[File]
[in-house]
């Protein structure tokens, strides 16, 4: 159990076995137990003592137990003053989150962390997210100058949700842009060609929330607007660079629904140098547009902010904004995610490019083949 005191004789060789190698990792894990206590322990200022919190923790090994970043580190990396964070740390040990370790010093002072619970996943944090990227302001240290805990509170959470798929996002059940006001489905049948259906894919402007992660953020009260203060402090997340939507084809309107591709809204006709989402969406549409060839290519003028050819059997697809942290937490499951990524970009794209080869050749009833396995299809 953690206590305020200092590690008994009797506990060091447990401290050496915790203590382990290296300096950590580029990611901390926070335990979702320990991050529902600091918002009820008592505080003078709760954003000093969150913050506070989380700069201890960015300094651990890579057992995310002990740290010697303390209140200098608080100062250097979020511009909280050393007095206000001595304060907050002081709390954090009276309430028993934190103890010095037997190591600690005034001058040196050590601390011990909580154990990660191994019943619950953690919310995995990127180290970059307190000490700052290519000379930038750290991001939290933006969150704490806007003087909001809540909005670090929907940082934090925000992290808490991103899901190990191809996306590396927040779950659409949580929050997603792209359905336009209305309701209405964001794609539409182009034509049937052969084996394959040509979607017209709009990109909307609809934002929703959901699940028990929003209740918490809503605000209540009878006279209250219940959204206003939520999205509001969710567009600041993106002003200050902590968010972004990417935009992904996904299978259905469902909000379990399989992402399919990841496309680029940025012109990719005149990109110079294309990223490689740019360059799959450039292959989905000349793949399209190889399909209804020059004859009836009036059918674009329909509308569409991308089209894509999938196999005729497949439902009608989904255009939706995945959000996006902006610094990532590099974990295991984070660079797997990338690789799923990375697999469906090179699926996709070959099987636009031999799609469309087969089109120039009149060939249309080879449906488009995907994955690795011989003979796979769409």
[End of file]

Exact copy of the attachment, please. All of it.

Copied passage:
[in-house]
């Protein structure tokens, strides 16, 4: 159990076995137990003592137990003053989150962390997210100058949700842009060609929330607007660079629904140098547009902010904004995610490019083949 005191004789060789190698990792894990206590322990200022919190923790090994970043580190990396964070740390040990370790010093002072619970996943944090990227302001240290805990509170959470798929996002059940006001489905049948259906894919402007992660953020009260203060402090997340939507084809309107591709809204006709989402969406549409060839290519003028050819059997697809942290937490499951990524970009794209080869050749009833396995299809 953690206590305020200092590690008994009797506990060091447990401290050496915790203590382990290296300096950590580029990611901390926070335990979702320990991050529902600091918002009820008592505080003078709760954003000093969150913050506070989380700069201890960015300094651990890579057992995310002990740290010697303390209140200098608080100062250097979020511009909280050393007095206000001595304060907050002081709390954090009276309430028993934190103890010095037997190591600690005034001058040196050590601390011990909580154990990660191994019943619950953690919310995995990127180290970059307190000490700052290519000379930038750290991001939290933006969150704490806007003087909001809540909005670090929907940082934090925000992290808490991103899901190990191809996306590396927040779950659409949580929050997603792209359905336009209305309701209405964001794609539409182009034509049937052969084996394959040509979607017209709009990109909307609809934002929703959901699940028990929003209740918490809503605000209540009878006279209250219940959204206003939520999205509001969710567009600041993106002003200050902590968010972004990417935009992904996904299978259905469902909000379990399989992402399919990841496309680029940025012109990719005149990109110079294309990223490689740019360059799959450039292959989905000349793949399209190889399909209804020059004859009836009036059918674009329909509308569409991308089209894509999938196999005729497949439902009608989904255009939706995945959000996006902006610094990532590099974990295991984070660079797997990338690789799923990375697999469906090179699926996709070959099987636009031999799609469309087969089109120039009149060939249309080879449906488009995907994955690795011989003979796979769409």